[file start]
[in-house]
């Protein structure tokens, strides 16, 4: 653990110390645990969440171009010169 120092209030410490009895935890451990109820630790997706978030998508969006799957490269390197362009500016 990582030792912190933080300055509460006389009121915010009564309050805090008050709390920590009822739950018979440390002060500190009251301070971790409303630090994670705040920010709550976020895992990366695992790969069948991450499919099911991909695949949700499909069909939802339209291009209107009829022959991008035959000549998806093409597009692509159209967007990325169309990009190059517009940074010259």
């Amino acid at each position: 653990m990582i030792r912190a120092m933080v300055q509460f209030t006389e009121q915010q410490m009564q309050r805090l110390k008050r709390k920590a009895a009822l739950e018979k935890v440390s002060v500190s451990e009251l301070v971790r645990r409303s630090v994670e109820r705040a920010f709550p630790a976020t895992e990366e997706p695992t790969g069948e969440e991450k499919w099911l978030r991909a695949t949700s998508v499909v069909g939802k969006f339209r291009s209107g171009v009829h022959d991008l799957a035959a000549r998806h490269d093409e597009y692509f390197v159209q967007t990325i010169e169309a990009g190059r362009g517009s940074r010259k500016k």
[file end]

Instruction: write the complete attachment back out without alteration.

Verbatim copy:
[in-house]
């Protein structure tokens, strides 16, 4: 653990110390645990969440171009010169 120092209030410490009895935890451990109820630790997706978030998508969006799957490269390197362009500016 990582030792912190933080300055509460006389009121915010009564309050805090008050709390920590009822739950018979440390002060500190009251301070971790409303630090994670705040920010709550976020895992990366695992790969069948991450499919099911991909695949949700499909069909939802339209291009209107009829022959991008035959000549998806093409597009692509159209967007990325169309990009190059517009940074010259």
């Amino acid at each position: 653990m990582i030792r912190a120092m933080v300055q509460f209030t006389e009121q915010q410490m009564q309050r805090l110390k008050r709390k920590a009895a009822l739950e018979k935890v440390s002060v500190s451990e009251l301070v971790r645990r409303s630090v994670e109820r705040a920010f709550p630790a976020t895992e990366e997706p695992t790969g069948e969440e991450k499919w099911l978030r991909a695949t949700s998508v499909v069909g939802k969006f339209r291009s209107g171009v009829h022959d991008l799957a035959a000549r998806h490269d093409e597009y692509f390197v159209q967007t990325i010169e169309a990009g190059r362009g517009s940074r010259k500016k």